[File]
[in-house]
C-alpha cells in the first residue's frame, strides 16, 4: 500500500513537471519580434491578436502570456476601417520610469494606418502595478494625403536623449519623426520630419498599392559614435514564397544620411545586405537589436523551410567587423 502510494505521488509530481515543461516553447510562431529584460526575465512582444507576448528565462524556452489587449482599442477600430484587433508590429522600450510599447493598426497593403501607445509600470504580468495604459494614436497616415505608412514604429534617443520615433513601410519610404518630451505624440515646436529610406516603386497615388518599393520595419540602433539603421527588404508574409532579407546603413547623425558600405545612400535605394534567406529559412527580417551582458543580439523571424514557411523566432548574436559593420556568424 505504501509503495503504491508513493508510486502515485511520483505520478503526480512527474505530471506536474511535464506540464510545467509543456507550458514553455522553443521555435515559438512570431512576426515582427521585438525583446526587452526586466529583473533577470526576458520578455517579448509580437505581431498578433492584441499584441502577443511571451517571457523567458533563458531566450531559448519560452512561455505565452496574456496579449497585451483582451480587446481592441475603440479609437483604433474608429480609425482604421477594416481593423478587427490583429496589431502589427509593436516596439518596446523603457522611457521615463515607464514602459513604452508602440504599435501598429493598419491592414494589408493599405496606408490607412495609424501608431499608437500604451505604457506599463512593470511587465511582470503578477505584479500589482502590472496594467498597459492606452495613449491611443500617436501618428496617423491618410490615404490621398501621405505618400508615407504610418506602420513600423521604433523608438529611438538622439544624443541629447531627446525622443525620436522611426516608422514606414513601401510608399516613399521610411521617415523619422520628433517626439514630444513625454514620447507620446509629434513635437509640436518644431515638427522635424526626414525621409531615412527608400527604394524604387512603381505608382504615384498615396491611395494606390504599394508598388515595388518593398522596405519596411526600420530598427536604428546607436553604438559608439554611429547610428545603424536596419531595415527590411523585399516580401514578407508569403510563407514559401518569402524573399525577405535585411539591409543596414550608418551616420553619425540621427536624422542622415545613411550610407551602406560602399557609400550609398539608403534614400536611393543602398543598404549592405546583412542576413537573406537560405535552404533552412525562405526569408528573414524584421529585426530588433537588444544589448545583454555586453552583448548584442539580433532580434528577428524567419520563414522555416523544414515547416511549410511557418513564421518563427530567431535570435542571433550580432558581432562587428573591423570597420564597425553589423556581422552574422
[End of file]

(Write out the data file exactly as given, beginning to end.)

[in-house]
C-alpha cells in the first residue's frame, strides 16, 4: 500500500513537471519580434491578436502570456476601417520610469494606418502595478494625403536623449519623426520630419498599392559614435514564397544620411545586405537589436523551410567587423 502510494505521488509530481515543461516553447510562431529584460526575465512582444507576448528565462524556452489587449482599442477600430484587433508590429522600450510599447493598426497593403501607445509600470504580468495604459494614436497616415505608412514604429534617443520615433513601410519610404518630451505624440515646436529610406516603386497615388518599393520595419540602433539603421527588404508574409532579407546603413547623425558600405545612400535605394534567406529559412527580417551582458543580439523571424514557411523566432548574436559593420556568424 505504501509503495503504491508513493508510486502515485511520483505520478503526480512527474505530471506536474511535464506540464510545467509543456507550458514553455522553443521555435515559438512570431512576426515582427521585438525583446526587452526586466529583473533577470526576458520578455517579448509580437505581431498578433492584441499584441502577443511571451517571457523567458533563458531566450531559448519560452512561455505565452496574456496579449497585451483582451480587446481592441475603440479609437483604433474608429480609425482604421477594416481593423478587427490583429496589431502589427509593436516596439518596446523603457522611457521615463515607464514602459513604452508602440504599435501598429493598419491592414494589408493599405496606408490607412495609424501608431499608437500604451505604457506599463512593470511587465511582470503578477505584479500589482502590472496594467498597459492606452495613449491611443500617436501618428496617423491618410490615404490621398501621405505618400508615407504610418506602420513600423521604433523608438529611438538622439544624443541629447531627446525622443525620436522611426516608422514606414513601401510608399516613399521610411521617415523619422520628433517626439514630444513625454514620447507620446509629434513635437509640436518644431515638427522635424526626414525621409531615412527608400527604394524604387512603381505608382504615384498615396491611395494606390504599394508598388515595388518593398522596405519596411526600420530598427536604428546607436553604438559608439554611429547610428545603424536596419531595415527590411523585399516580401514578407508569403510563407514559401518569402524573399525577405535585411539591409543596414550608418551616420553619425540621427536624422542622415545613411550610407551602406560602399557609400550609398539608403534614400536611393543602398543598404549592405546583412542576413537573406537560405535552404533552412525562405526569408528573414524584421529585426530588433537588444544589448545583454555586453552583448548584442539580433532580434528577428524567419520563414522555416523544414515547416511549410511557418513564421518563427530567431535570435542571433550580432558581432562587428573591423570597420564597425553589423556581422552574422